TELECOM Digest OnLine - Sorted: Web Services Thrive, but Outages Outrage Users

Web Services Thrive, but Outages Outrage Users

Adam Pasick (
Sat, 31 Dec 2005 11:12:42 -0600

By Adam Pasick

Web sites that share blogs, bookmarks and photos exploded in
popularity in 2005, but in recent weeks a number of major outages left
users stranded and frustrated.

The new breed of Web site includes blogging services such as TypePad,
the photo site Flickr, the shared bookmark site and many
others. They are sometimes known collectively as "Web 2.0": hosted
online, relying heavily on users' submissions, and frequently updated
and tweaked by their owners.

Their growth in the last year has been huge. Flickr and
were high-profile acquisitions for Internet giant Yahoo, and there are
now at least 20 million blogs in existence, according to some
estimates, with tens of thousands being added every day.

But the surge in Web-based applications hasn't come without some
serious hiccups as several notable services have crashed.

Six Apart, whose TypePad service is used by many high-profile
bloggers, experienced nearly an entire day of downtime on December 16,
when it suffered a hardware failure. had a major power
failure on December 14. Services including Bloglines, Feedster and
WordPress have also experienced problems.

Nothing underlines the importance of these "social media" services as
much as the outcry of users when the sites crash. While the services
were usually back up and running within a few days at most, the
outages prompted much consternation from users who were temporarily
unable to share their blogs and bookmarks with the world.

Russell Buckley and Carlo Longino wrote on their blog MobHappy that waiting for TypePad to be fixed
was like "waiting for a train to arrive, when you're sitting on a
cold, damp platform. It's mildly irritating for the first 5 minutes,
but then annoyance levels start to rise exponentially."

"TypePad has been growing so rapidly that it is finding the hard way
that scale and scalability matter," Business 2.0 technology writer Om
Malik wrote on his blog ( "Are they the only ones?
Not really -- over (the) past few days Bloglines, Feedster and have been behaving like a temperamental 3-year-old."

The usefulness of Web 2.0 services -- which also include the
collaborative Web pages known as Wikis and RSS feeds that deliver
customized information to users -- is highlighted when they are
abruptly taken away.

"You need those services to be 'on.' I have come to expect 99.9
percent uptime, and when a service crashes there is significant
frustration," said David Boxer, director of instructional technology
and research at the Windward School in Los Angeles, where he runs
workshops on subjects like podcasting and photoblogging.

"When those services go down, then we are stuck in a ditch," he said.

Boxer's students have worked on projects aimed at making them "citizen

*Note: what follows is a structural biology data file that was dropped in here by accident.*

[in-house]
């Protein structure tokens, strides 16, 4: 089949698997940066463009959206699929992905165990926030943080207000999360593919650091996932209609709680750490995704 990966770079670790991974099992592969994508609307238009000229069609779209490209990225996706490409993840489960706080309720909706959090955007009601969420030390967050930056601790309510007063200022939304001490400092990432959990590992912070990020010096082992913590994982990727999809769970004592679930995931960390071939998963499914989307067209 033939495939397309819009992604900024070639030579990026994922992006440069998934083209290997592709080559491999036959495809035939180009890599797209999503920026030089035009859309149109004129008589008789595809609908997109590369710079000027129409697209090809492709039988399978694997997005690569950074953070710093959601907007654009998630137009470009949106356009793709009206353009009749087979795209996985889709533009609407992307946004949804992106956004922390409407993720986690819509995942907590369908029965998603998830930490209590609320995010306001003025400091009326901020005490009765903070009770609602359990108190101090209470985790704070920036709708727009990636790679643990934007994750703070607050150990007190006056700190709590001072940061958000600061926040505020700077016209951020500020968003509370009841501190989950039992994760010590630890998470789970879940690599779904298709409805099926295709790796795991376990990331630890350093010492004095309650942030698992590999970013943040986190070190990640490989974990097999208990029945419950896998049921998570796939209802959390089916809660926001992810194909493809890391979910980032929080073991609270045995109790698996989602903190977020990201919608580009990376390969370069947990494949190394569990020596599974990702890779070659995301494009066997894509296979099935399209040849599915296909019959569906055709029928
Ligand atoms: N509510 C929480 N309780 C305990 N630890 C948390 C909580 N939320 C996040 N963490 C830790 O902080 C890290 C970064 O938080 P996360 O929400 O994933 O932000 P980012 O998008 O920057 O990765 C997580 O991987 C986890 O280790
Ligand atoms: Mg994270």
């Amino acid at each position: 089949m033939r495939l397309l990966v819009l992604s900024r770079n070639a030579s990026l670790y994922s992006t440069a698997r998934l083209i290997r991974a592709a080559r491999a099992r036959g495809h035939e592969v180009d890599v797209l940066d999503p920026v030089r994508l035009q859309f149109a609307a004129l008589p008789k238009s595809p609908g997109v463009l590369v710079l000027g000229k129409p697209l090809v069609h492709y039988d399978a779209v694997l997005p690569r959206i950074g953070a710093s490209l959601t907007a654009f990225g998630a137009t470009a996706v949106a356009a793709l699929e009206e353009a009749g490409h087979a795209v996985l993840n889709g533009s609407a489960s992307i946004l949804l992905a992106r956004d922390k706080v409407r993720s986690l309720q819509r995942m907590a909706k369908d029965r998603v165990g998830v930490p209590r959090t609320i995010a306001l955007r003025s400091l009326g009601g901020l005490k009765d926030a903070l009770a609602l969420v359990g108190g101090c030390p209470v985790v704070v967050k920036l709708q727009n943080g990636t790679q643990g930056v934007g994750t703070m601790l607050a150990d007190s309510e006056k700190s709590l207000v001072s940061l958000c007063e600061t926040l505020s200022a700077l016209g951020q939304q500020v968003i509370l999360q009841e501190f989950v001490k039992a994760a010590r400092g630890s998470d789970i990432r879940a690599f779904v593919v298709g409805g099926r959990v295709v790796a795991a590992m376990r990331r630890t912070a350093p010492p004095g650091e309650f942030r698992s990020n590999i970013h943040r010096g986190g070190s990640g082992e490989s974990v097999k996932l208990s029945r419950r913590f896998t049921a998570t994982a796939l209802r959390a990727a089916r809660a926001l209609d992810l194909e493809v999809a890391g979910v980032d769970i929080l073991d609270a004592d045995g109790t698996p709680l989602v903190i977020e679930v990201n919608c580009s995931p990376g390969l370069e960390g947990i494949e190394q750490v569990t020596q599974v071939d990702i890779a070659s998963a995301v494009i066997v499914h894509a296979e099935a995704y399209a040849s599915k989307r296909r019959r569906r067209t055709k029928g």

journalists" via publishing their own blogs, podcasts, documentaries
and photo essays. But when those services suffer outages, everything
grinds to a halt.

When the Blogger Web site went down, Boxer's students lost some of
their work. And when crashed recently, "it left me
personally in a lurch," he said.

"I knew that eventually a machine or software application will crash,
but I always expect a third-party provider like will build
enough redundancy into the infrastructure that it will never go down,"
Boxer said.

It is still early days for Web 2.0, and some of the recent
difficulties are likely just teething problems as companies adapt to
their new popularity. However, the outages may make it harder to
convince businesses and investors that blogging is ready for

Boxer, for one, is willing to ride out a few outages to take advantage
of the new services.

"They allow for elements of personalization, content delivery and
information pushing unlike any previous incarnation of the Net," he


TypePad : A paid-for service for publishing
blogs and photo albums. Competitors include Wordpress and Google's .

Flickr An online service for sharing and
managing photos. A site for storing and sharing
bookmarked Web pages.

Computer book publisher Tim O'Reilly's essay on Web 2.0

Copyright 2005 Reuters Limited.

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[TELECOM Digest Editor's Note: This is sort of what happened to me
a bit over a week ago. I was in the process of setting up, remodeling
and improving the Internet Historical Society web site. I had
downloaded it all from its old location, had it in storage, and was
working with a fellow who had found a quite nice (speaking in internet
real-estate terms) location; was in the process of shoving things
around to build its new home, and then -- the hard drive it was all
stored on here, _including the passwords, the access to the new
location, his name and email address, etc -- all went bye, bye. Picture
if you will, you are building a new house, and it all gets destroyed,
catches fire, whatever, a week or two before you are going to move in.

So I spoke to the old host who had put it all in a .zip file in
storage somewhere, got it once again, and now am setting about
beginning it again. Obviously I will miss my anticipated start up date
of January 1, as I mentioned here about a week ago. But oh well, that
is life I guess. At least the majority of my links, etc can be
reconstructed. PAT]

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